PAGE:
Driving is a high-risk activity that requires complete and total attention. Here are some tips to help you stay focused on the road, whether you’re behind the wheel or riding as a passenger.
Turn Off Your Phone
It’s not worth it! If you absolutely must make a call while driving, pull over first. Turn off your phone if you’re feeling tired or distracted while driving. Pull over to a safe location before turning it back on again if possible to don’t create unsafe distractions for yourself or other drivers on the road.
Pull over to a safe location when you need to voice-dial someone, search your contacts list for the number of someone important, or do anything else that requires inputting information onto your smartphone without using secondary devices like a Bluetooth keyboard or small portable computer with touchscreen capabilities (if you have one).
Keep Both Hands on the Steering Wheel
You can use one hand for dialing and talking if there’s no traffic around, but never let go of the steering wheel with two hands at any time. Even if you’re moving at a slow speed, you will still have to react quickly in an emergency situation.
Even if you think you’ve heard every last piece of music that could possibly exist, try not to listen to music on an iPod or other MP3 player while driving alone – especially if you are in heavy traffic or have to make quick decisions about braking or accelerating your vehicle.
If possible, set up your listening preferences to only hear audio when there aren’t any cars around. If someone is riding with you, consider playing some of their favorite tunes instead!
Maintain Eye Contact with the Road
It may seem like a natural thing to do while talking on the phone, but taking your eyes off of the road for longer periods can actually increase your overall risk of having a distracted driving accident. Try not to take glances that last longer than 10 seconds – instead, look forward and anticipate what’s coming up in front of you so that you don’t have to stare hard at one object for more than a few moments.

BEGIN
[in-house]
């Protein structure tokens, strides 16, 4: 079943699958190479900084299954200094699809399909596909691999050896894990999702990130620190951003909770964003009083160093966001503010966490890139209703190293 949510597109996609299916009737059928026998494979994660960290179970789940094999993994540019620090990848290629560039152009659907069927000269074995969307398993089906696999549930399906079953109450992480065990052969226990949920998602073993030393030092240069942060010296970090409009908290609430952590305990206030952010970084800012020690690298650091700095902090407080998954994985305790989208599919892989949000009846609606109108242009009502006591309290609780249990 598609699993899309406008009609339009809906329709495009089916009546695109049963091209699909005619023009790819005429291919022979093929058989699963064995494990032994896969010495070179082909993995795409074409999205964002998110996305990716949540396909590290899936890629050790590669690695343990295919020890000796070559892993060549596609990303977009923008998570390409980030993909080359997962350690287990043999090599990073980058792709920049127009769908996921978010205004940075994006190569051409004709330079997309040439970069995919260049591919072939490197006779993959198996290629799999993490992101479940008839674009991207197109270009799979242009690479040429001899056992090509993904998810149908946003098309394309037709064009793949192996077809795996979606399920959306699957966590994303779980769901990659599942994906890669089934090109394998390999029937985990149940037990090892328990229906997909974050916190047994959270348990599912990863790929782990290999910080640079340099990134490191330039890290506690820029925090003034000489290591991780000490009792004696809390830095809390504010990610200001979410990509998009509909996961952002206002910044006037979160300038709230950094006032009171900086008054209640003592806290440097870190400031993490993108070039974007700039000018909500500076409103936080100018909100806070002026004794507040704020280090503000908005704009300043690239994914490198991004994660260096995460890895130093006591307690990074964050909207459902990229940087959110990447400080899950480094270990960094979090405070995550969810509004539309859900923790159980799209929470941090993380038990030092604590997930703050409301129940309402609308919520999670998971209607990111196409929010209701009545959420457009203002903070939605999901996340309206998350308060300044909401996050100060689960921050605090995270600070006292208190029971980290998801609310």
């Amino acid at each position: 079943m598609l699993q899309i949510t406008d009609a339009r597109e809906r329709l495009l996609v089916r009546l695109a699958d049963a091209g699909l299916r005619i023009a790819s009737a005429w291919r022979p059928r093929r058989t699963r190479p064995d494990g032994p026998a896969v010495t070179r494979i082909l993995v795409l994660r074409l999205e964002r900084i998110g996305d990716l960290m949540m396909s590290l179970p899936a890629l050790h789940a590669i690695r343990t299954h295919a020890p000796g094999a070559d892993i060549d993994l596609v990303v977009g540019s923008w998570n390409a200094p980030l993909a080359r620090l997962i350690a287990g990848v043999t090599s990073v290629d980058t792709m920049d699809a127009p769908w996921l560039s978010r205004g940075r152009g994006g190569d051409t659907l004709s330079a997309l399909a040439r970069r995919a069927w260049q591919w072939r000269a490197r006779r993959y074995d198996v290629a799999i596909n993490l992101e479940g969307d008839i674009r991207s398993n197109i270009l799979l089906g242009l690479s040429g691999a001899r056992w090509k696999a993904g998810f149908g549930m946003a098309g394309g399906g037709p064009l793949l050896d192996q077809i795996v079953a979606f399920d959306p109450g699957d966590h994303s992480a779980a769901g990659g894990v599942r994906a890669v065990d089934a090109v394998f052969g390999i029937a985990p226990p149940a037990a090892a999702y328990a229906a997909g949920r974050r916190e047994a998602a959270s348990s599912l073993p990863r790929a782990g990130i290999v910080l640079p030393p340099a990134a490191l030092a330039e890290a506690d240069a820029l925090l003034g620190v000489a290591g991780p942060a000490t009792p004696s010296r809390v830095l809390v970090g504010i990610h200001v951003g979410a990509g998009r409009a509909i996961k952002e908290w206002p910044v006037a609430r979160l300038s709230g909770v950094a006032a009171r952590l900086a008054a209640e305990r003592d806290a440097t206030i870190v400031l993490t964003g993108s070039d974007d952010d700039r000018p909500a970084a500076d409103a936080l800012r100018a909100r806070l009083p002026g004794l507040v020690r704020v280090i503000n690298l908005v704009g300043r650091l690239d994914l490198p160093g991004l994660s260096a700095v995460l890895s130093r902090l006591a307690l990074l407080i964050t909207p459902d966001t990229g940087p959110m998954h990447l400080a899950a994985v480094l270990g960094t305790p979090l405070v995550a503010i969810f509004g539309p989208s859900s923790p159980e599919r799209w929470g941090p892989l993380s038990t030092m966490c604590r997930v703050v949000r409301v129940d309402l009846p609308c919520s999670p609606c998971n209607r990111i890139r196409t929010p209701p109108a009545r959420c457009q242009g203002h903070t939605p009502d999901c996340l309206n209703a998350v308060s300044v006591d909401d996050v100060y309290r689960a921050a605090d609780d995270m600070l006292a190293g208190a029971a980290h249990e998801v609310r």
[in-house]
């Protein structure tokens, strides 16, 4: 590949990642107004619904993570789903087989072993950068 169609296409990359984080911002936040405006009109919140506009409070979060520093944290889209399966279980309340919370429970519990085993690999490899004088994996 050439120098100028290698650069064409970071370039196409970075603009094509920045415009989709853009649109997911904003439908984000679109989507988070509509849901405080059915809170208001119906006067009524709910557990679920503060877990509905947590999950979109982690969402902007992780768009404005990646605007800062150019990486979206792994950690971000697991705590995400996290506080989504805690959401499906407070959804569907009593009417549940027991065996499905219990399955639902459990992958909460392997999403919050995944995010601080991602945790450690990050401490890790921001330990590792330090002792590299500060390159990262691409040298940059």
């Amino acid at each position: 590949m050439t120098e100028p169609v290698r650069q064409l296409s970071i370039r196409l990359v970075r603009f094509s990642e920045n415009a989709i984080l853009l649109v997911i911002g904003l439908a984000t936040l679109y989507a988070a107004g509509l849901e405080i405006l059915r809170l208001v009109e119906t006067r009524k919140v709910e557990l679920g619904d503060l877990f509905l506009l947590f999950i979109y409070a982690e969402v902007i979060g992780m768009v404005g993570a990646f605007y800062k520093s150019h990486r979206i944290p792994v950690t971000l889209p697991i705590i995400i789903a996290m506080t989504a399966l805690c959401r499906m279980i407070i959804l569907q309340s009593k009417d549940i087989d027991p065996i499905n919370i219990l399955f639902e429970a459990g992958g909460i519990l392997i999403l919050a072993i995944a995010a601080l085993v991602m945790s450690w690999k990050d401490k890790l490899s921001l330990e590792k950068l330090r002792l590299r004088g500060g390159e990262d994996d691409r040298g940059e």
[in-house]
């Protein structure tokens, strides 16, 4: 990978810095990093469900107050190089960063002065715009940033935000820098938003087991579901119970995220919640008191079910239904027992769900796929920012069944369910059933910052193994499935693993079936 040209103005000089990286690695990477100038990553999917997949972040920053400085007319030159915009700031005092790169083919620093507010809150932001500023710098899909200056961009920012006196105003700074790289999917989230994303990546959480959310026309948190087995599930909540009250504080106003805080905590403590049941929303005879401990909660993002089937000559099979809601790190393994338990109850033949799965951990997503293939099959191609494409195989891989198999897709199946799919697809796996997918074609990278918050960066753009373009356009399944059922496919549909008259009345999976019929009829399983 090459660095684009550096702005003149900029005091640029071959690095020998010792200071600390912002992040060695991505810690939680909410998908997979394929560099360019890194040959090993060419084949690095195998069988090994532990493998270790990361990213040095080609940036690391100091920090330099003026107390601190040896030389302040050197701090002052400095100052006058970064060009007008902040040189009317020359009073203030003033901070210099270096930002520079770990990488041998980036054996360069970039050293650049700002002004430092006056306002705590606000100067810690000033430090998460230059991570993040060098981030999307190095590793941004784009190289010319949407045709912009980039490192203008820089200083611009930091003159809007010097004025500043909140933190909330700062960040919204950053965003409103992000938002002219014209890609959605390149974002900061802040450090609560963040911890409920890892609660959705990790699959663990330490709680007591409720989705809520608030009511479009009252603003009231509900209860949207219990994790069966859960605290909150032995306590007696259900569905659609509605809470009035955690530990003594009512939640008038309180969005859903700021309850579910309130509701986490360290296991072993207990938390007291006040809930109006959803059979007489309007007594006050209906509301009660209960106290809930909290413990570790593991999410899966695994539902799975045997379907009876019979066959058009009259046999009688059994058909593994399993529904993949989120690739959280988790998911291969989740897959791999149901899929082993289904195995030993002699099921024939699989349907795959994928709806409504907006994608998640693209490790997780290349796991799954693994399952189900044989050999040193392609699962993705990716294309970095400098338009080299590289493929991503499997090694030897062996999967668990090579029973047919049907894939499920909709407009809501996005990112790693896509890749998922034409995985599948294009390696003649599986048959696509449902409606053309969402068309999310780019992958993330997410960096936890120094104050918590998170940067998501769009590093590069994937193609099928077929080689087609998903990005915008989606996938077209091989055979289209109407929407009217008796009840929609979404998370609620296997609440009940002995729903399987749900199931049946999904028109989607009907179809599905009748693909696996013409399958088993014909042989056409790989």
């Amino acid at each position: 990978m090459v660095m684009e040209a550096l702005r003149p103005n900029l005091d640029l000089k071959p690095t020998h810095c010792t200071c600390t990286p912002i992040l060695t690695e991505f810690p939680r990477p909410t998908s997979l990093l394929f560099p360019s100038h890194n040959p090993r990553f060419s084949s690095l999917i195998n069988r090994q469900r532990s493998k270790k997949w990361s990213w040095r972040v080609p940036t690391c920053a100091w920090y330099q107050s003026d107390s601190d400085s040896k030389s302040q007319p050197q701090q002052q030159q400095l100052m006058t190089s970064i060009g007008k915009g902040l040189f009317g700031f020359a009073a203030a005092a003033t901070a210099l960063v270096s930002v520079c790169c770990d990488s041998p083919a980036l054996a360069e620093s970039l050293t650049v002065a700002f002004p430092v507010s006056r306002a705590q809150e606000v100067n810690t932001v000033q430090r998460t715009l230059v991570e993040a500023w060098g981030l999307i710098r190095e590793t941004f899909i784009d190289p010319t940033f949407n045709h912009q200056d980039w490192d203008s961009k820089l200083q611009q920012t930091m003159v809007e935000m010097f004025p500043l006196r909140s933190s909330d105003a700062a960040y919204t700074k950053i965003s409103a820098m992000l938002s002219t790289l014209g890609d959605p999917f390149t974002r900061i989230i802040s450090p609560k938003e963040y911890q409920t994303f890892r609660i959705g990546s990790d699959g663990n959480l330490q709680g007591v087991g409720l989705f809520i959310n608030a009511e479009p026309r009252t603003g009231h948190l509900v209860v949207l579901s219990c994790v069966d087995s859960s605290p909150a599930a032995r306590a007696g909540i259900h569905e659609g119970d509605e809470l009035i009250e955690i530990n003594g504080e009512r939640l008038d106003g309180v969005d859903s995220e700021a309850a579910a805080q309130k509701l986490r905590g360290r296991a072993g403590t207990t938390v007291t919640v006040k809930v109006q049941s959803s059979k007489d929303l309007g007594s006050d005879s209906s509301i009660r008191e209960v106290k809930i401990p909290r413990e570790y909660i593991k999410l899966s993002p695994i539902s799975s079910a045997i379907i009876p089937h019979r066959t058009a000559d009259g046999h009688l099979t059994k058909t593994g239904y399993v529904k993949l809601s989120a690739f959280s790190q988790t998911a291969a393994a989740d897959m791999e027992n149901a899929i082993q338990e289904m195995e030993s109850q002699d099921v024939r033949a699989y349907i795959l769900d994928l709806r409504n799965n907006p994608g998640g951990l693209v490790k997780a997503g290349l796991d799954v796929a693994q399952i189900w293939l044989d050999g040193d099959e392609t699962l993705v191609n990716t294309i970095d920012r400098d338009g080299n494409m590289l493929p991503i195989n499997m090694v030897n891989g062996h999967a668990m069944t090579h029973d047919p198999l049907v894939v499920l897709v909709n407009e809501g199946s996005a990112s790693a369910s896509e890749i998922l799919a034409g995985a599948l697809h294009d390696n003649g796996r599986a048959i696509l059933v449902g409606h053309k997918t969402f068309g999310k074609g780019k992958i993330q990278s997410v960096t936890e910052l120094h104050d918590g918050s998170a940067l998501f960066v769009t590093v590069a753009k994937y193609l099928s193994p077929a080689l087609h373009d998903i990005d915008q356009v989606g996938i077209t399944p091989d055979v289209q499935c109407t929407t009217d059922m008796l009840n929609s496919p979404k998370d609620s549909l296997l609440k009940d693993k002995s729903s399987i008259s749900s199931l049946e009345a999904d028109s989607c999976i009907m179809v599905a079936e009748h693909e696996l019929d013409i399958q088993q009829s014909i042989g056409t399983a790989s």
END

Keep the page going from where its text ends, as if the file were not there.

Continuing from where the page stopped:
You Can Use Your GPS
If you need directions or any other available data through Google Maps or other navigation tools, pull over first before putting it on. You can even use your smartphone as a GPS while driving. However, you still need to acknowledge that it will be a distraction during typing in destinations and searching for nearby restaurants or stores, as this could turn into a distracted driving accident.
Consider Getting a Car that Has Technology Built In to Block Distractions
New infotainment systems in newer cars can actually help prevent distracted driving incidents. Many manufacturers are even beginning to ship new vehicles with apps that will allow you to use your smartphone’s GPS capabilities through the dashboard console or other electronics installed in your vehicle, which means you don’t have to get your iPhone out while on the road.
Don’t Text and Drive
It’s against the law in most states. Focus on driving, not texting. Wait until you arrive at your destination before checking messages and emails.
Turn off your phone if you’re feeling tired or distracted while driving. Then, pull over to a safe location before turning it back on again if possible so that you don’t create unsafe distractions for yourself or other drivers on the road.
Distracted driving is a major problem in our society. When people are behind the wheel, they should be focused 100% on what’s happening around them and how to react to whatever may happen next.